Chapter Four: Are index funds riskier than managed funds

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Part I: Practice

I will answer the question raised in the title in Part II of this Chapter. In Part II, we will also discuss theory. But let me first sketch out three pension-related scenes from real life. The first story is bit ahead of its time, but as topical as the second and third.

First story: the future or the inevitable crisis

It is the year 2017+n.* Thousands of Estonian people have invested their pension savings in Tuleva’s index-based second-pillar fund. Several banks have set up their own index funds, following Tuleva’s example.

The global securities markets suffers yet another crisis. Index funds reflecting the market average are plummeting. There seems to be no end to the bad news and no bottom to the crash. Is now the time to “hit the brakes” and transfer your pension fund units from an index fund to an actively managed fund, which seems to be showing a somewhat less precipitous downturn?

I personally will calmly continue saving in the index fund. I will discuss the reasons for this in Part II of this Chapter.

* The next crisis cannot be averted. Markets are cyclical – there are good times and bad. Unfortunately, no one knows when the next crisis will hit

Second story: the present

A third of Swedes currently transfer their second-pillar pension savings to Sweden’sgreatest pension fund AP7. This is an index-based fund, which invests 125-150% of its assets in shares. This is no typo. The fund has invested all of its assets in index shares and borrowed more money to also invest in debt capital funds. This is referred to as leverage

In the meantime, a typical Estonian “aggressive” pension fund has invested less than a third of its assets in shares, simply leaving 40% of investors’ funds in the bank account. This behaviour suggests cautiousness or, as Postimees recently suggested, cowardice.

Managers of Estonian pension funds claim their duty is to protect investors against market fluctuations. The website of Sweden’s largest pension fund explicitly states that any fluctuation in the price of the fund unit during a person’s lifetime is of no importance to a pension saver.

Do Estonian pension fund managers know something the Swedes do not?

Third story: the past or the brief history of Estonian pension funds

It is the year 2002. Managers of newly created second-pillar pension funds Tõnno Vähk, Robert Kitt and Vahur Madisson are all 30 years old. These people will be the first to start investing the pension savings of Estonian people in global securities markets. The aim is to achieve maximum yield.

For this purpose, pension funds invest in as high-risk assets as as allowed by law. The funds post excellent results in the first few years, significantly exceeding the global market indices.

Enter the financial crisis of 2008-2009. The unit prices of Estonian pension funds drop by an average of one-third. The global market index drops a little less – by a quarter. This makes sense. The greater the yield expectations, the higher the risk.

Scared to the bone

Estonian pension funds had quite a high risk appetite at the beginning. The decline triggered by the global financial crisis took the fund managers by surprise and scared them to the bone. Or if not the fund managers, then their employers. Some fund managers were replaced. All Estonian funds introduced significant changes in their investment strategy. The proportion of stocks and high-risk bonds were reduced in the portfolio, and replaced with bank deposits.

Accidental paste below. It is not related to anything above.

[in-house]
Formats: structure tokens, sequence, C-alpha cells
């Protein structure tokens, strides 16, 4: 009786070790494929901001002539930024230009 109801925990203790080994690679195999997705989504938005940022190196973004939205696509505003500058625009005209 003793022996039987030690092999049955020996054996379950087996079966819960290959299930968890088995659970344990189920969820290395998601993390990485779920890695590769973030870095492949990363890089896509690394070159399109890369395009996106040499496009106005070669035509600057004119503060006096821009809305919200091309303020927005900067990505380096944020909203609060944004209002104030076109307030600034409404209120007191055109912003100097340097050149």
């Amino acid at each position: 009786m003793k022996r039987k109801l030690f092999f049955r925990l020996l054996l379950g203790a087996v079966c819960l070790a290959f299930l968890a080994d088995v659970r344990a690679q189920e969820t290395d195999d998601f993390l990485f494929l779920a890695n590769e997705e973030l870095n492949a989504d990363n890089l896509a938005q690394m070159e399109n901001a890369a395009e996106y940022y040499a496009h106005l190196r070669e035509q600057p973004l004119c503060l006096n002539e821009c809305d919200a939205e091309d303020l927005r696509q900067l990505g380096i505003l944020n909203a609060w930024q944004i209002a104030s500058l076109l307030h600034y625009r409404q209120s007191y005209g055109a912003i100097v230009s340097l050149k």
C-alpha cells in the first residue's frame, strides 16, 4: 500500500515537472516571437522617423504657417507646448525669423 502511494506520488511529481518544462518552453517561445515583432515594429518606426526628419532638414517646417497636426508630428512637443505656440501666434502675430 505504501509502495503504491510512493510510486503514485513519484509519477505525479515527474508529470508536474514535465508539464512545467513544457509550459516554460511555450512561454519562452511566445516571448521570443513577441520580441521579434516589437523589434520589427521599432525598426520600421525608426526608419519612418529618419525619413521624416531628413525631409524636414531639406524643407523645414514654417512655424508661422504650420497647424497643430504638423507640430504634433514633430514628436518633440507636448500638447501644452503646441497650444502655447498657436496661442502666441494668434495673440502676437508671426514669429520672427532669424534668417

As a result, the price of pension fund units is subject to fewer fluctuations than the global market index. Unfortunately, this also means a lower yield. The pension savings of Estonian people have generated half the yield they would have generated in a market index-governed fund. The difference in annual yield is almost 5%.

Back to the future

This difference is no triviality. If the fund manager continues to “protect” you against the risk, investing the money in zero-yield assets, your pension will be many times smaller than its potential.

People who have saved up for their pension in SEB’s second-pillar funds have generated an annual yield of 1-2%. The prices have gone up a lot more – the real yield is thus negative.

According to the SEB pension calculator at an annual yield of 1%, a 30-year-old with an average salary will generate a monthly inflation-adjusted pension of EUR 460 (together with the state-funded first pillar).

This is barely a third of the salary. In such a scenario, three quarters of the salary should be provided by the first pillar, but many analysts are highly sceptical about the reliability of the first pillar.

At an annual average yield of 6%, the pension would amount to a monthly EUR 720 – less than two-thirds of the salary. More than a half would be provided by the second pillar, which is dependent on neither the government’s political decisions nor the state budget resources in 30 years’ time.

Do not get me wrong. Neither Tuleva nor any other index-governed or managed fund is able to provide you with a fixed amount of money for your pension. However, if the fund manager tries to “protect” the investor against market fluctuations (as fluctuations never look good in an advertising brochure), this will be a problem for the pension saver. If your fund manager refuses to take risks, he will deprive you of the opportunity to generate an adequate income for your pension.

It only takes a few minutes to transfer your pension to Tuleva. You do not have to be a member of Tuleva to transfer your pension, and changing funds doesn’t cost anything, you will be saving money on management fees instead! We have prepared a guide to help you out here:


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